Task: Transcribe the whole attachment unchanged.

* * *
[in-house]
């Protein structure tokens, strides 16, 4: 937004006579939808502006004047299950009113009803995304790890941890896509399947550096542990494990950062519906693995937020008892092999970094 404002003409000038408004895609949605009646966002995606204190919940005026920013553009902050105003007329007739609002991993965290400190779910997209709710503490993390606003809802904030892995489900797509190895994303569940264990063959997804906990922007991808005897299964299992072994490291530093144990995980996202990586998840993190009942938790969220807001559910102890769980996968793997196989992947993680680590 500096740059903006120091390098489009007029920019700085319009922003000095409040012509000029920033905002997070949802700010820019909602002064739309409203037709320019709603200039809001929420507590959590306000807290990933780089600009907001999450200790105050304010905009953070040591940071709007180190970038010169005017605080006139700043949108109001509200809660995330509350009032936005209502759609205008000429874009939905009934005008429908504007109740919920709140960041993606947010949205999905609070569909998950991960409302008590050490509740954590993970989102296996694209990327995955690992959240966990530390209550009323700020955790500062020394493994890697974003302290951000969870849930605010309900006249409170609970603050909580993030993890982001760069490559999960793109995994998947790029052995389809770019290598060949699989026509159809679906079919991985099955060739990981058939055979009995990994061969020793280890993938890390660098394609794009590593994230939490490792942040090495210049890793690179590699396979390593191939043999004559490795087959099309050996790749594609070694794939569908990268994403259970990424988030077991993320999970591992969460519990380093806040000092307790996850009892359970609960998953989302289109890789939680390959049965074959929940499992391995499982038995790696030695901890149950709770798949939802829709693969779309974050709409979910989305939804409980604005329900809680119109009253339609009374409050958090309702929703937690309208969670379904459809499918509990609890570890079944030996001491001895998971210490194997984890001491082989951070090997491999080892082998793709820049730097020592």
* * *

[in-house]
């Protein structure tokens, strides 16, 4: 937004006579939808502006004047299950009113009803995304790890941890896509399947550096542990494990950062519906693995937020008892092999970094 404002003409000038408004895609949605009646966002995606204190919940005026920013553009902050105003007329007739609002991993965290400190779910997209709710503490993390606003809802904030892995489900797509190895994303569940264990063959997804906990922007991808005897299964299992072994490291530093144990995980996202990586998840993190009942938790969220807001559910102890769980996968793997196989992947993680680590 500096740059903006120091390098489009007029920019700085319009922003000095409040012509000029920033905002997070949802700010820019909602002064739309409203037709320019709603200039809001929420507590959590306000807290990933780089600009907001999450200790105050304010905009953070040591940071709007180190970038010169005017605080006139700043949108109001509200809660995330509350009032936005209502759609205008000429874009939905009934005008429908504007109740919920709140960041993606947010949205999905609070569909998950991960409302008590050490509740954590993970989102296996694209990327995955690992959240966990530390209550009323700020955790500062020394493994890697974003302290951000969870849930605010309900006249409170609970603050909580993030993890982001760069490559999960793109995994998947790029052995389809770019290598060949699989026509159809679906079919991985099955060739990981058939055979009995990994061969020793280890993938890390660098394609794009590593994230939490490792942040090495210049890793690179590699396979390593191939043999004559490795087959099309050996790749594609070694794939569908990268994403259970990424988030077991993320999970591992969460519990380093806040000092307790996850009892359970609960998953989302289109890789939680390959049965074959929940499992391995499982038995790696030695901890149950709770798949939802829709693969779309974050709409979910989305939804409980604005329900809680119109009253339609009374409050958090309702929703937690309208969670379904459809499918509990609890570890079944030996001491001895998971210490194997984890001491082989951070090997491999080892082998793709820049730097020592």